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15 Jan

Chapter XXIII

I was reasonably twisted on the laudanum I had packed in case of seasickness, washed down with gin and water, when a relentless hammering on the door of my cabin recalled me from the depths. It was McIntyre, bearing an enamel mug of steaming black coffee and a request from Captain Lakeman to join him for a conference in Major Seton’s private quarters in fifteen minutes. I accepted the coffee with bleary-eyed thanks. Lakeman had obviously got the measure of me already, and it was disconcerting to accept that I was so transparent: the tortured and self-destructive artist, the doomed romantic. It had been a stylish affectation in my youth, but now, like Coleridge and De Quincey,...
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4 Sep

Chapter XXI

Making life on the ship a deal more complicated than it had been, women and children had now boarded. The presence of more civilians at least made my position more tenable and less isolated, but the young families in particular made my heart ache for my own. I had managed thus far to not dwell upon this lack by immersing myself in the company of military men by day, while tapping the admiral and then writing at night, so as to have something halfway decent to dispatch to the Chronicle before we sailed. Thus far all these activities and attendant mental states (observer, reporter, and drunk) had served as albeit very different distractions from a loneliness upon...
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7 Aug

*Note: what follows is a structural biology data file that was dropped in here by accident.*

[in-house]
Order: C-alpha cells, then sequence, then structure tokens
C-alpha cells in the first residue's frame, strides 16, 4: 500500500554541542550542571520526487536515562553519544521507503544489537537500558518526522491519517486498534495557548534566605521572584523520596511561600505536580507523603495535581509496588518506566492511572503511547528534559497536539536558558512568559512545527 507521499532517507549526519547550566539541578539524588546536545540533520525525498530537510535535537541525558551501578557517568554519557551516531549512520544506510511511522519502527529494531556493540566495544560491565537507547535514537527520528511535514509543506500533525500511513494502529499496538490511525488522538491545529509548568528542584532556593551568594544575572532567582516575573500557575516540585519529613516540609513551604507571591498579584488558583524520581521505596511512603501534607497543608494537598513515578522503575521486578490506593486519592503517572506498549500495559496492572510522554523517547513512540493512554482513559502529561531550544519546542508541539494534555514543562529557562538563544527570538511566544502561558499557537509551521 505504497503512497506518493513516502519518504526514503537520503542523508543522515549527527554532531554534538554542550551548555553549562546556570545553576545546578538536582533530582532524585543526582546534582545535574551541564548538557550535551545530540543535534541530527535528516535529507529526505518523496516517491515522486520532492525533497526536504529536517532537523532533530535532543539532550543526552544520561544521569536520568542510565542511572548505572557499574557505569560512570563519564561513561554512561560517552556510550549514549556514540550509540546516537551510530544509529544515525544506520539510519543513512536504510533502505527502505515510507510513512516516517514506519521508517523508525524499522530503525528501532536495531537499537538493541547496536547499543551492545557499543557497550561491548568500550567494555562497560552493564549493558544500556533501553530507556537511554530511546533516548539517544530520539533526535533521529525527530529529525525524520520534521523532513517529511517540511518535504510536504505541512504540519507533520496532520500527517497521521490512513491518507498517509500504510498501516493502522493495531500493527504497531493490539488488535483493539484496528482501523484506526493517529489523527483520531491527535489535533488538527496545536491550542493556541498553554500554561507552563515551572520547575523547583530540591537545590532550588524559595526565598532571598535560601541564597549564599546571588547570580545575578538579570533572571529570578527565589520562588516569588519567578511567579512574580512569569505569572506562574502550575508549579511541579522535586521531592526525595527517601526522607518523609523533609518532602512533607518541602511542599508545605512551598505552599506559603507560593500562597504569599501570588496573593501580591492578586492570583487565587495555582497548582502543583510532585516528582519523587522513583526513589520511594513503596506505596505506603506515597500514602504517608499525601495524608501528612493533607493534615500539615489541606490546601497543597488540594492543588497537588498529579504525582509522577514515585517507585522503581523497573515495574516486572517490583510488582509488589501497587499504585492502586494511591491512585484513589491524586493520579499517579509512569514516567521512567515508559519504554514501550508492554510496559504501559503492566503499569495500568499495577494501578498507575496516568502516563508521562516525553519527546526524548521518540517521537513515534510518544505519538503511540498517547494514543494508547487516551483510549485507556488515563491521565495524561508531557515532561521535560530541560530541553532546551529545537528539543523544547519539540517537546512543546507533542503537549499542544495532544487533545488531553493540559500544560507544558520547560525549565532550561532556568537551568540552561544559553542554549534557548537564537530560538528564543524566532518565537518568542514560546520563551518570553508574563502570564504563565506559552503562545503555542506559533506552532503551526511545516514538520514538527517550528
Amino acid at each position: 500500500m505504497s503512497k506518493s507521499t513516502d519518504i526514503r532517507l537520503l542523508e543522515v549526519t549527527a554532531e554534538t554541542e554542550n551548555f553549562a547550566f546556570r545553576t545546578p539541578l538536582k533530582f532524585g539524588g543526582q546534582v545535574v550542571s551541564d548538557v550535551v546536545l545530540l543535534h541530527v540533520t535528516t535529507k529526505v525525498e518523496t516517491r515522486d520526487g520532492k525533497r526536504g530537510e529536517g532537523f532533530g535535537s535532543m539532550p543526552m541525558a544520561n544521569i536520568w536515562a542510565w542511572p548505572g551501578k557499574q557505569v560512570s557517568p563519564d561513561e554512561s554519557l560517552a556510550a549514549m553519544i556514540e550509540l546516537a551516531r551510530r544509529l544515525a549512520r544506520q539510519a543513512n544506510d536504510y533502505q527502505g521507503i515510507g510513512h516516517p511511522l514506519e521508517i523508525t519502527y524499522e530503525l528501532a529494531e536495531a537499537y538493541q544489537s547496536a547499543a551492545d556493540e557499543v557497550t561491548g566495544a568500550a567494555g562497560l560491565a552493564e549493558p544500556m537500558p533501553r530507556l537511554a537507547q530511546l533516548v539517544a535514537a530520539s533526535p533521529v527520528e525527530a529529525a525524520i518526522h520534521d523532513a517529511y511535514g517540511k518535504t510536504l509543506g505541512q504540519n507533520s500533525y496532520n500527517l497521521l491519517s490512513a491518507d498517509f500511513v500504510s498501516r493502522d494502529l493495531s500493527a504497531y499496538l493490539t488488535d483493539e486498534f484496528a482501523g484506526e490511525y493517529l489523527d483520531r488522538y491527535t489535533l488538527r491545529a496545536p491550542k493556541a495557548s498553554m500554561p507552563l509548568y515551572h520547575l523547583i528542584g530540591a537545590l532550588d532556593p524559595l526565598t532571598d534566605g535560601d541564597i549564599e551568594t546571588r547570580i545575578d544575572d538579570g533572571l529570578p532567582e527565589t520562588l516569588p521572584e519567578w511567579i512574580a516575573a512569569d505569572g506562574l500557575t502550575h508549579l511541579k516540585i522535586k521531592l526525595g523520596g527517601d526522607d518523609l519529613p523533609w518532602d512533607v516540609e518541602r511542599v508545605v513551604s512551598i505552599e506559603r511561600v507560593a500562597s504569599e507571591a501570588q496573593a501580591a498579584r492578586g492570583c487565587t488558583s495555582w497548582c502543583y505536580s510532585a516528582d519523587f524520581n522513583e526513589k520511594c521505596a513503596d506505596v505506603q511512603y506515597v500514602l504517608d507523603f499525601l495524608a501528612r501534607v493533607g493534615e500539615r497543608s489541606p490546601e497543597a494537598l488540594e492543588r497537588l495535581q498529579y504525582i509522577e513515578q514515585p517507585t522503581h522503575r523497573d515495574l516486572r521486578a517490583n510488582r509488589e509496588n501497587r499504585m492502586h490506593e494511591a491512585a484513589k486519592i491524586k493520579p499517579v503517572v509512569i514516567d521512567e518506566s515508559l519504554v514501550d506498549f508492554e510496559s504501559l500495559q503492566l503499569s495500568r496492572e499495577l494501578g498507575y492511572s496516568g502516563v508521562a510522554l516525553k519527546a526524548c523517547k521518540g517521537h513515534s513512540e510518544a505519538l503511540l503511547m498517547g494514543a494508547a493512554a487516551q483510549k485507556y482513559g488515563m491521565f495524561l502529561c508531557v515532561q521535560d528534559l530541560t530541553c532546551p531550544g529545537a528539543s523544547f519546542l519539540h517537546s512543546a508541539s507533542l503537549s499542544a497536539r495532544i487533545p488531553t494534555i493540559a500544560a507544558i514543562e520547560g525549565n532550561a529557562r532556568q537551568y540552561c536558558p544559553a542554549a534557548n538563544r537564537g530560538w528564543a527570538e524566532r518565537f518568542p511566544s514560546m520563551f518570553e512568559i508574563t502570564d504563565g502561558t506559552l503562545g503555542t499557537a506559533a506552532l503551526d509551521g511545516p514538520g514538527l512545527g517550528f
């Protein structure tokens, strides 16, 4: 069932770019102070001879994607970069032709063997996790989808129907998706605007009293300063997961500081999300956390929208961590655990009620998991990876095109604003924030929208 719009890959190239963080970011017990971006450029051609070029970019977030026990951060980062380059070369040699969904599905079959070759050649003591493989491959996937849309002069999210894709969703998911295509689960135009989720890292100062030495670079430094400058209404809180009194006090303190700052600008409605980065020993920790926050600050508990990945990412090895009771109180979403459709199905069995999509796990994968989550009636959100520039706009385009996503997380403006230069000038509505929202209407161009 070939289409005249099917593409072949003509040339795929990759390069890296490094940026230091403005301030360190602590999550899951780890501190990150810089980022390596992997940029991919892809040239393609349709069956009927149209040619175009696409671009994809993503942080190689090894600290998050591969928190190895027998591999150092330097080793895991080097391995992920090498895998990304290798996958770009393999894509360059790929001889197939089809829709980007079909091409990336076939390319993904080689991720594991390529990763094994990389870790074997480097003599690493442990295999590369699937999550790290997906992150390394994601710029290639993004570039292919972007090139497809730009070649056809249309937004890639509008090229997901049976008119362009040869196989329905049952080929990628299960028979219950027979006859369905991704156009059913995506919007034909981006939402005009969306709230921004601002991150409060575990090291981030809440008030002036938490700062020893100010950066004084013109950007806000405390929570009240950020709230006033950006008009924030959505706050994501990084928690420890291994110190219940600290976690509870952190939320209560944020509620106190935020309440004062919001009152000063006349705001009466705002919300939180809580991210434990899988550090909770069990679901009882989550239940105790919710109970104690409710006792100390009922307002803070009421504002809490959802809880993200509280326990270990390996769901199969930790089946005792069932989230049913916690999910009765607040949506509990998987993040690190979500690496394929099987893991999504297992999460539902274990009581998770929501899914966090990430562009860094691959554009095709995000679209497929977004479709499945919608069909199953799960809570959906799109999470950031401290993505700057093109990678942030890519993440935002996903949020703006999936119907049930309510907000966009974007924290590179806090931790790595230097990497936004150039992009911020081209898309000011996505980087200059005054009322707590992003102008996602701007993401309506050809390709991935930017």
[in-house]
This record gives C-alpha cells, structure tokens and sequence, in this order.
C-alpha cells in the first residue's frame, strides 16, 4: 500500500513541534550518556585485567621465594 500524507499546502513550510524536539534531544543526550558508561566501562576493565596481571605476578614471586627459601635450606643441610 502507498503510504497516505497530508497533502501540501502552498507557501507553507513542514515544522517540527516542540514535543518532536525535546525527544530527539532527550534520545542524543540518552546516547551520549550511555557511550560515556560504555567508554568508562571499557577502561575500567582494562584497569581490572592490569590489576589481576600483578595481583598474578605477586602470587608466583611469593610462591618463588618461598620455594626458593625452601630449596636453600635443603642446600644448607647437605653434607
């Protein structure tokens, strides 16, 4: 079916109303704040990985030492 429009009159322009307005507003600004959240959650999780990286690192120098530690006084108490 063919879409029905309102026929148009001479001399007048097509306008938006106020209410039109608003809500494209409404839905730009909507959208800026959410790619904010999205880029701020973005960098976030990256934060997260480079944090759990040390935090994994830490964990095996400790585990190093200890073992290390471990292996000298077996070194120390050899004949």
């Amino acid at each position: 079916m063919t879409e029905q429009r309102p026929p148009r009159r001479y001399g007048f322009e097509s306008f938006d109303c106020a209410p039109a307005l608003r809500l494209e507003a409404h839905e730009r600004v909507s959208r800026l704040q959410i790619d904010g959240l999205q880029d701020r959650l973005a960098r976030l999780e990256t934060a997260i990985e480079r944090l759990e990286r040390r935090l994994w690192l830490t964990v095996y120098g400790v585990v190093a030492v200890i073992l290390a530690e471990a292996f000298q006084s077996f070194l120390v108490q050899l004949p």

Chapter XIX

Britannia
It was decided that Spike Island, a fortified islet within the lower harbour of some hundred acres and, according to our political masters, of great strategic significance, would serve Lakeman and Granger as a most efficacious pitch for a war game. Fort Westmoreland, a star fort built in the previous century, provided a square, while the beaches of the small, green skerry might be assaulted and defended. The location was also far enough away from the town for the discharge of blank cartridges to cause no inconvenience to the local civilian population, while also ensuring that the battle might be conducted with as much martial authenticity as possible. The fort was both garrison and convict depot. I...
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17 Jul

Chapter XVI

Parade
BOOK TWO THE DEATH HUNTER After a couple of days spent rattling around a relatively empty vessel while she chugged around the Western Approaches, the Birkenhead docked off Queenstown in the precincts of Cork Harbour on the fifth of January. It was a miserable morning; wet, and as hard and cold as flint, while the terraces of ugly slated houses in view beyond the quay stuck out like rows of monstrous teeth. I felt equally wretched, and I thus did not reject Captain Lakeman’s offer to ‘Irish up’ the mug of tea around which I wrapped my numb fingers from a silver hip flask when our paths crossed on deck. I inwardly blessed him for a saint in soldier’s...
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10 Apr

Chapter II

Marine
A few passengers, including myself, had embarked at Portsmouth a month earlier, on the first day of January, 1852. This gave us a day or so of relative peace in which to become acclimated to the ship and to each other, before she took on the bulk of her human cargo at Cork. The 12th Foot (the East Suffolks) were already on board, seventy-odd men and their officers, Granger and Fairtlough, as well as the mercenary Lakeman and his contingent, the Lancers Rolt and Sheldon-Bond, and about a hundred Highlanders from the 73rd, 74th, and 91st Regiments, including Major (soon to be Lieutenant-Colonel) Seton and Captain Wright, the senior military officers on the ship. With the beginning of the...
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